Tax changes needed to avoid ‘two classes of Canadians’: finance minister

Entrepreneurs, including in B.C., say incentives allow them to take on risks of opening companies

Federal Finance Minister Bill Morneau says income-tax reforms are needed because small business owners have an unfair advantage that could create two classes of Canadians for tax rates and retirement income.

He said the current system means business owners who incorporate their companies pay lower taxes while a second class of citizens ends up with a higher tax bill.

Proposed changes introduced in July would do away with “inappropriate” tax planning methods and deal with unintended consequences benefiting the “privileged few” whose numbers have grown significantly, Morneau said on Tuesday.

“We’ve had a 300-per-cent increase in the incorporation of professionals in the last 15 years,” Morneau told reporters after meeting with small business owners in Vancouver as part of cross-Canada consultations.

Small business owners in Canada pay the lowest income tax of all G7 countries and that provides investment opportunities to fuel job creation, but loopholes in the current tax system aren’t sustainable, Morneau said.

Incentives such as “income sprinkling” unfairly allow business owners to reduce taxes by shifting some of their earnings to family members who don’t have to work in the company, he said.

“Now we have a situation where a single woman who has two children, aged 12 and 14, and has the same amount of income as a married woman who has children who are 19 and 20 can find herself in a higher tax rate. So we see no reason why that should be so.”

RELATED: Proposed small-biz tax changes too broad: Wyper

But entrepreneurs say current incentives allow them to take on the risks of opening their own companies and, unlike salaried and public-sector employees, they don’t have a guaranteed pension or employment insurance protection.

Morneau said so-called passive investment income rules that allow a small business to build up a fund are unfair because that’s being used as a retirement-planning vehicle to defer tax on significant amounts of cash while others must abide by the limits of registered retired savings plans.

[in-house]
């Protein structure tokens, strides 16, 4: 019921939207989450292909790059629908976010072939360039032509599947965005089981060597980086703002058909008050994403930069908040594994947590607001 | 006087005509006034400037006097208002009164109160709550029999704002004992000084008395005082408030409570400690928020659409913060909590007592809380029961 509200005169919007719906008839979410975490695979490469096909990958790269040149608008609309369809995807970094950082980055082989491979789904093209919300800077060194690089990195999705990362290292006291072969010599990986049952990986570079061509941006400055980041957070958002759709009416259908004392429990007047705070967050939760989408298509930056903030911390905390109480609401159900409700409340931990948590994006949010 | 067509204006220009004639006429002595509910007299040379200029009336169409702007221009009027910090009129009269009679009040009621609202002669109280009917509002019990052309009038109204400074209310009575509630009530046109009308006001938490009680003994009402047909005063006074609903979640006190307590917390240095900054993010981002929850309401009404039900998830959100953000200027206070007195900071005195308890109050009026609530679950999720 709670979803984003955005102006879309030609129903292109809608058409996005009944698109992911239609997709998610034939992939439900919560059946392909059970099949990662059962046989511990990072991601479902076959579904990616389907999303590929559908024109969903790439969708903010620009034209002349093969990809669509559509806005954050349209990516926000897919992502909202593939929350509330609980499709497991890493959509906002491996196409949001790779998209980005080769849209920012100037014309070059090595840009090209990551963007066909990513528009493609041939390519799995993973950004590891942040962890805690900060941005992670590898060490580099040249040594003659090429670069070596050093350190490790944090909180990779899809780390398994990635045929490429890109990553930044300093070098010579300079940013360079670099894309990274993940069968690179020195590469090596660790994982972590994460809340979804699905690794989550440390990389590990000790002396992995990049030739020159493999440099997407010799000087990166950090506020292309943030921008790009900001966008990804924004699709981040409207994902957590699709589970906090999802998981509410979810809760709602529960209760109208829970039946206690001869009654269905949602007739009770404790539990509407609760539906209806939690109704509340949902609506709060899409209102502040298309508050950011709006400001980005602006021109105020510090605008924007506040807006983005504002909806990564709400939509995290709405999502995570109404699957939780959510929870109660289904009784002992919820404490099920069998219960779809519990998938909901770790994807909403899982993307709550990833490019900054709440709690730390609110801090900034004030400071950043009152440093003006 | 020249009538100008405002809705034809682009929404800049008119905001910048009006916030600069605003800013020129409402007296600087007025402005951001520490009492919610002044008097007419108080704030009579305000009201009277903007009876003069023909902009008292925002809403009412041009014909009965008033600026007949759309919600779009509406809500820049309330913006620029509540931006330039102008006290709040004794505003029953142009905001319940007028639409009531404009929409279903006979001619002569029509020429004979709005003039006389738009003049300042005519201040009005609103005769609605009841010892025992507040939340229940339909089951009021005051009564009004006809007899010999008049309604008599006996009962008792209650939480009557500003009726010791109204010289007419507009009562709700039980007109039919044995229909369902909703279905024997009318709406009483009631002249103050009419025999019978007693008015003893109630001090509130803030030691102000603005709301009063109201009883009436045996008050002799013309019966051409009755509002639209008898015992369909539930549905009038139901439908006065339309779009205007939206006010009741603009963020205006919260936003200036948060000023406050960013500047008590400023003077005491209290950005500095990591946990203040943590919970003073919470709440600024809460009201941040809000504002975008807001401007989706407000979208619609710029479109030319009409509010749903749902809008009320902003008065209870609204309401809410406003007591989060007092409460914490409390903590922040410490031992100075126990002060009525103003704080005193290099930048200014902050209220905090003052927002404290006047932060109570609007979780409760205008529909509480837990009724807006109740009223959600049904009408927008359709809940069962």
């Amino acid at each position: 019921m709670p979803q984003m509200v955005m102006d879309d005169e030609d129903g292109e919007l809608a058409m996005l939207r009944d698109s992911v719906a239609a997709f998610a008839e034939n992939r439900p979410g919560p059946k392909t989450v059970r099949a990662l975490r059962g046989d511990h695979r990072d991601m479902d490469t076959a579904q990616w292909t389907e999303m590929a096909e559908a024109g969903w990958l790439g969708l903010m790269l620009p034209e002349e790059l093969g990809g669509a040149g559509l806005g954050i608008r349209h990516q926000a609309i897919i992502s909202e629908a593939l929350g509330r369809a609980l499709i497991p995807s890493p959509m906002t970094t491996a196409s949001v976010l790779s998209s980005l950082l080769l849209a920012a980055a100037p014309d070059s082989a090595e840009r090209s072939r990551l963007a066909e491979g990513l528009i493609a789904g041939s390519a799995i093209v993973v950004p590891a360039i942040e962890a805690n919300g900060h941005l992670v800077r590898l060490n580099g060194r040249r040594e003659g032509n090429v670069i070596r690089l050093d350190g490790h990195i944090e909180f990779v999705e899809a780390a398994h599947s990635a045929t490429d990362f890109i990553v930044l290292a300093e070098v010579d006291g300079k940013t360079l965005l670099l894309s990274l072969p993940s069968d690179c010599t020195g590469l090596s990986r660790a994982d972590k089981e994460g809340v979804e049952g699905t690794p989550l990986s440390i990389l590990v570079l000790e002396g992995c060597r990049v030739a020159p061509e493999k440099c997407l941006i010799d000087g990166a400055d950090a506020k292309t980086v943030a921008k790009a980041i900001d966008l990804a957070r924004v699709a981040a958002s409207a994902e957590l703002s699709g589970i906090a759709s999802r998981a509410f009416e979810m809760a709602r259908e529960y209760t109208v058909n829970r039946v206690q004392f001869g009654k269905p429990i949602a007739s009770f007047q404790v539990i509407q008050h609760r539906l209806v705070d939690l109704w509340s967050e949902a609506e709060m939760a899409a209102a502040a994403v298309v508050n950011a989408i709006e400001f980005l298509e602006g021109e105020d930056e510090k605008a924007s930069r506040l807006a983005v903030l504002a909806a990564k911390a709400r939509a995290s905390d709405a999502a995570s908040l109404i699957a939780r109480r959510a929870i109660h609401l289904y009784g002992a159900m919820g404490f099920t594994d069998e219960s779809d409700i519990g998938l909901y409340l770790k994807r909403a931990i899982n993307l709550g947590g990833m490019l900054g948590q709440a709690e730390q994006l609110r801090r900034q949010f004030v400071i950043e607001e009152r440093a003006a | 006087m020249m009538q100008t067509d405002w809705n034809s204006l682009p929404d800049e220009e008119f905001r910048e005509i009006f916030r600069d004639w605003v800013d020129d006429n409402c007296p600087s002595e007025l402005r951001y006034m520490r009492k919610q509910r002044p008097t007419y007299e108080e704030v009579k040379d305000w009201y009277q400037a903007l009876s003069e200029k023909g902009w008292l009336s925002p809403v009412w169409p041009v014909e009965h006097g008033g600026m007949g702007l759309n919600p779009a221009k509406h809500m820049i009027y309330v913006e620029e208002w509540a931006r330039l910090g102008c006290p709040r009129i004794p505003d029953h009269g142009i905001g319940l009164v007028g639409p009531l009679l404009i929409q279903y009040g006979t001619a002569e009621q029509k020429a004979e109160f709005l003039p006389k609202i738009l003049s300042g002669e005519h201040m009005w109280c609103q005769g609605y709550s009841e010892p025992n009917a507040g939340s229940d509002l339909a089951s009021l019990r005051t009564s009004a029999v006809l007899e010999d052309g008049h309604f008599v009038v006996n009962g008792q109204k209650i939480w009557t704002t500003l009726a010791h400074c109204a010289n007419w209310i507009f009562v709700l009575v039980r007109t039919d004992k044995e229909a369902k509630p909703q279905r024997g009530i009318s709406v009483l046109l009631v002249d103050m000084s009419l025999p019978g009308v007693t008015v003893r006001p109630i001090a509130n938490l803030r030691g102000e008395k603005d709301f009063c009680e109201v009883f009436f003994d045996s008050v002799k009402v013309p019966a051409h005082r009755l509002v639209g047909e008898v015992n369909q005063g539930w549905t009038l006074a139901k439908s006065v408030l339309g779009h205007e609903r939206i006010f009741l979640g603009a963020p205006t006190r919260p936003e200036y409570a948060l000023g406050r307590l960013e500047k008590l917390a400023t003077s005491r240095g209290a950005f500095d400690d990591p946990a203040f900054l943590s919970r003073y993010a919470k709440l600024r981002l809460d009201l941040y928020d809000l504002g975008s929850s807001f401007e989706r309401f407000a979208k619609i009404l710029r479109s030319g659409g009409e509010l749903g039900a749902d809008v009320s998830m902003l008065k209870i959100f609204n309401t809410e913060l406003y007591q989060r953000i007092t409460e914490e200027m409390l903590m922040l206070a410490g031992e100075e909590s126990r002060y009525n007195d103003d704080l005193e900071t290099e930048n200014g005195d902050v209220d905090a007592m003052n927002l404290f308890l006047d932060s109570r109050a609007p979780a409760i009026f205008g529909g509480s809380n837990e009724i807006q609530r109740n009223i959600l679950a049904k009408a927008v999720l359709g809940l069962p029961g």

“If small businesses want to leave money in their business to potentially invest in the future of their business we understand and encourage that,” he said. “We just want to ensure that there’s no situation where they have a much, much better retirement income as a result of tax planning not available to other Canadians.”

Morneau also said he’s against small businesses converting regular income into capital gains and paying half the tax rate, so that provision would also be changed.

The consultation period on the tax changes will end on Oct. 2.

Conservative finance critic Pierre Poilievre called on Morneau to back down on the policy reforms.

“Prime Justin Trudeau and Finance Minister Bill Morneau are creating two classes of taxpayers,” he said in Ottawa.

“What minister Morneau is proposing is not solving a tax avoidance problem, it’s avoiding a revenue shortfall problem. Minister Morneau has spent the cupboard bare and he’s now looking to raise taxes on small businesses to pay for it.”

Poilievre said Morneau has not explained a planned reasonableness test to ensure small businesses are legitimately claiming the work of family members, and companies would be forced to spend time and money explaining themselves to bureaucrats.

“Family members regularly contribute to small businesses, to family farms and to other enterprises, and there’s nothing wrong with them being appropriately compensated for that work.”

However, Poilievre could not explain why professionals including doctors would need such an advantage, saying only that he doesn’t accept the government’s characterization of passive investment.

Doctors have been vehemently opposed to the proposed changes, and Morneau noted they negotiate agreements with provinces.

“My response is the tax code is not the way we should be deciding on how to compensate people,” Morneau said.

Camille Bains, The Canadian Press

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